Price is defined as "the amount of money for which something is sold" (http://dictionary.cambridge.org/define.asp?key=62775&dict=CALD&topic=costs-expenses)
Value is "the amount of money which can be received for something" (http://dictionary.cambridge.org/define.asp?key=87706&dict=CALD&topic=costs-expenses)
Cost is "the amount of money needed to buy, do or make something" (http://dictionary.cambridge.org/dictionary/british/cost_1)
In the article "Cost, Value, and Price" (http://media.wiley.com/product_data/excerpt/36/04713498/0471349836.pdf) the relationship between the three terms is explained very well. In this article, I will try to summarize the most important facts.
The author clearly states that cost, value, and price are three separate and distinct concepts. However, unfortunately many business managers, consumers (buyers) confuse these concepts. He says:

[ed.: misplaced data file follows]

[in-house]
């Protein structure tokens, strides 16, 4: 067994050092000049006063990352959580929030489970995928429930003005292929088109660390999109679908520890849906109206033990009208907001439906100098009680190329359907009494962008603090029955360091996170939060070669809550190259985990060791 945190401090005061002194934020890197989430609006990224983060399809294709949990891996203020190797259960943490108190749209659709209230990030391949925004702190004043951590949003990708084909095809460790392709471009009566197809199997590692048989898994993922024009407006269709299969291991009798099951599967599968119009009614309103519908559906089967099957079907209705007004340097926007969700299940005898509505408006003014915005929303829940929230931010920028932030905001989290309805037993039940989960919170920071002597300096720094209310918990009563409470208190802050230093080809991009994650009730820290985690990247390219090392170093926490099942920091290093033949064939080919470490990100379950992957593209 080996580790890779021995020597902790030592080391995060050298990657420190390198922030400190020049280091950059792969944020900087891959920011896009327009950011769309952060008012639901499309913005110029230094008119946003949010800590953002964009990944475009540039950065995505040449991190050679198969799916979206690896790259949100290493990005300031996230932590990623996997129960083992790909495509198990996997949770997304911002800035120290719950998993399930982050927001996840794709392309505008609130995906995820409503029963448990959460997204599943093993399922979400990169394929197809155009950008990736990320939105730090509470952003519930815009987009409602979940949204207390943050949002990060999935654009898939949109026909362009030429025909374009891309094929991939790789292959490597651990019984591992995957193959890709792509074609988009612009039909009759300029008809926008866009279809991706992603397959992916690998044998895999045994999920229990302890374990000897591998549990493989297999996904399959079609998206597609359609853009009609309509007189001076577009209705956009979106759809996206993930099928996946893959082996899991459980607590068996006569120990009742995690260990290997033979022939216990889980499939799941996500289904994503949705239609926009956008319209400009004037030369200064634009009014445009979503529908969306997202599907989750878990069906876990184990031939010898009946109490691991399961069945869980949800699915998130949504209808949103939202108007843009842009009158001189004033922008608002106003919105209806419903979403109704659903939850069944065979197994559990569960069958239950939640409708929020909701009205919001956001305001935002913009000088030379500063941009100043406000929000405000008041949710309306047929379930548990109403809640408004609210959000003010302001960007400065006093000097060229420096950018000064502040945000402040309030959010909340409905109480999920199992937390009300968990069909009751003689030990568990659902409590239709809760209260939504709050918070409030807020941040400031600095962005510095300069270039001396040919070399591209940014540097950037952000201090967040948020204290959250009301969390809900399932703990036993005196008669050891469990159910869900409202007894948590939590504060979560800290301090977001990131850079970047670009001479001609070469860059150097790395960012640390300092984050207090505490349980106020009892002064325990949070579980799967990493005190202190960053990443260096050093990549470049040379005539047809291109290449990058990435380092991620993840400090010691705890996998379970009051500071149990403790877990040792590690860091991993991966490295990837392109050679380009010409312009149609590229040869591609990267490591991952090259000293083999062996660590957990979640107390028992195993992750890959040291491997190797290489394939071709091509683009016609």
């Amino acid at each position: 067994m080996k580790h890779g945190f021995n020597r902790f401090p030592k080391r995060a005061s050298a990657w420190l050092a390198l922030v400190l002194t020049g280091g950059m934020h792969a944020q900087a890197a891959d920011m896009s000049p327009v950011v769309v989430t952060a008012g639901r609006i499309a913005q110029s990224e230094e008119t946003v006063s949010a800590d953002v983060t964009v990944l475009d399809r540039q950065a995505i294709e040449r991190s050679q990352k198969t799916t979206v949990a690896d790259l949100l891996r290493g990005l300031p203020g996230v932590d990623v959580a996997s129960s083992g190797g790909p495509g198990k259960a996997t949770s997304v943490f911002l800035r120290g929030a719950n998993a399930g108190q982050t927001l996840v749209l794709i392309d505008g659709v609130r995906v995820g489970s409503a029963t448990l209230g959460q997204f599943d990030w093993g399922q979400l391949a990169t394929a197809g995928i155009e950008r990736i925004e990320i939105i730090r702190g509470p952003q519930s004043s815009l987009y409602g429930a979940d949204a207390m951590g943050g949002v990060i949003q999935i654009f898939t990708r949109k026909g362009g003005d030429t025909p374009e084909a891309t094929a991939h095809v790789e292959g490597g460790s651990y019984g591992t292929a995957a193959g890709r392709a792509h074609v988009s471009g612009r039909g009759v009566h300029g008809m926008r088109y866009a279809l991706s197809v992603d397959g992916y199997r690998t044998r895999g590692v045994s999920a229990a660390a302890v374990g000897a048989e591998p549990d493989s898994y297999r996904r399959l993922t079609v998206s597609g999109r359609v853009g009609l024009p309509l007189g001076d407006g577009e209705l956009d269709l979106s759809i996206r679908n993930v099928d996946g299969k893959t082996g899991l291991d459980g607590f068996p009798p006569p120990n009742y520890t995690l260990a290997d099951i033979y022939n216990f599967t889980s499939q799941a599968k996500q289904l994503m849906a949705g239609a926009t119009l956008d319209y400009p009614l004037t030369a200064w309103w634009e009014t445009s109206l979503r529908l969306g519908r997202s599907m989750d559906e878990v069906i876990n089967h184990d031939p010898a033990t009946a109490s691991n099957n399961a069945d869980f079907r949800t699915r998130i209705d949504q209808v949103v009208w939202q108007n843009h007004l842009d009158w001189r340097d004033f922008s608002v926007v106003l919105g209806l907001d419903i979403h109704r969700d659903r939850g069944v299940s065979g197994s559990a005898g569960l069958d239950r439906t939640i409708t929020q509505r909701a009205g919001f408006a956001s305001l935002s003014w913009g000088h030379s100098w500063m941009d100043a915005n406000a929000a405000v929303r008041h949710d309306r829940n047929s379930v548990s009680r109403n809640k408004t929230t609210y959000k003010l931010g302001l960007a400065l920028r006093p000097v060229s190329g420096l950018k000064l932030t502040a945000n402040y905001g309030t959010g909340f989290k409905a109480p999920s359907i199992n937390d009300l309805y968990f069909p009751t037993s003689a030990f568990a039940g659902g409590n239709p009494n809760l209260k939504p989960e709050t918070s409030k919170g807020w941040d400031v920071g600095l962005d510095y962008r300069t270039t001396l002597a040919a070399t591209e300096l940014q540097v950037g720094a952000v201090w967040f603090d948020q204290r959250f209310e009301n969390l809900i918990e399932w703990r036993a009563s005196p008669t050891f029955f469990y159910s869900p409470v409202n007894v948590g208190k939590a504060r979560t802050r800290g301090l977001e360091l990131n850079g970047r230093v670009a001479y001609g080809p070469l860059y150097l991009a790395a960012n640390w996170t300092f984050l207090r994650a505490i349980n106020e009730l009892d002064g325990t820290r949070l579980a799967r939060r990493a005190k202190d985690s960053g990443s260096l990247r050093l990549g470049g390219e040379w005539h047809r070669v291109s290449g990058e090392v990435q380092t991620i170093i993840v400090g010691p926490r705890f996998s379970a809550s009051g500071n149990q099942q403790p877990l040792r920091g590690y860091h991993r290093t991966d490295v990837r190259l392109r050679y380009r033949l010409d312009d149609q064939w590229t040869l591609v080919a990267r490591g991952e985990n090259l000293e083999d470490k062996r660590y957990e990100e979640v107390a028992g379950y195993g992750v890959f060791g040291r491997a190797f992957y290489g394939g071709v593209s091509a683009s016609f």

"Cost and (selling) price differ. Selling price and value differ. And, finally, cost does not equal value."
Therefore, the terms cost, value, and price are not interchangeable.
In business there are always two perspectives:
From a seller's perspective, cost does not include profit, so a seller's selling price consists of cost plus profit, however measured and for whatever purpose:
From a buyer’s perspective, the price he pays to acquire an asset then becomes his cost, at least for purposes of financial accounting and tax accounting. Further, in the absence of compulsion, the value to the buyer at the moment of acquisition is the price he paid, which was his cost, again however cost is measured in terms of cost accounting concepts.
But almost immediately after the asset is acquired, the value is likely to change.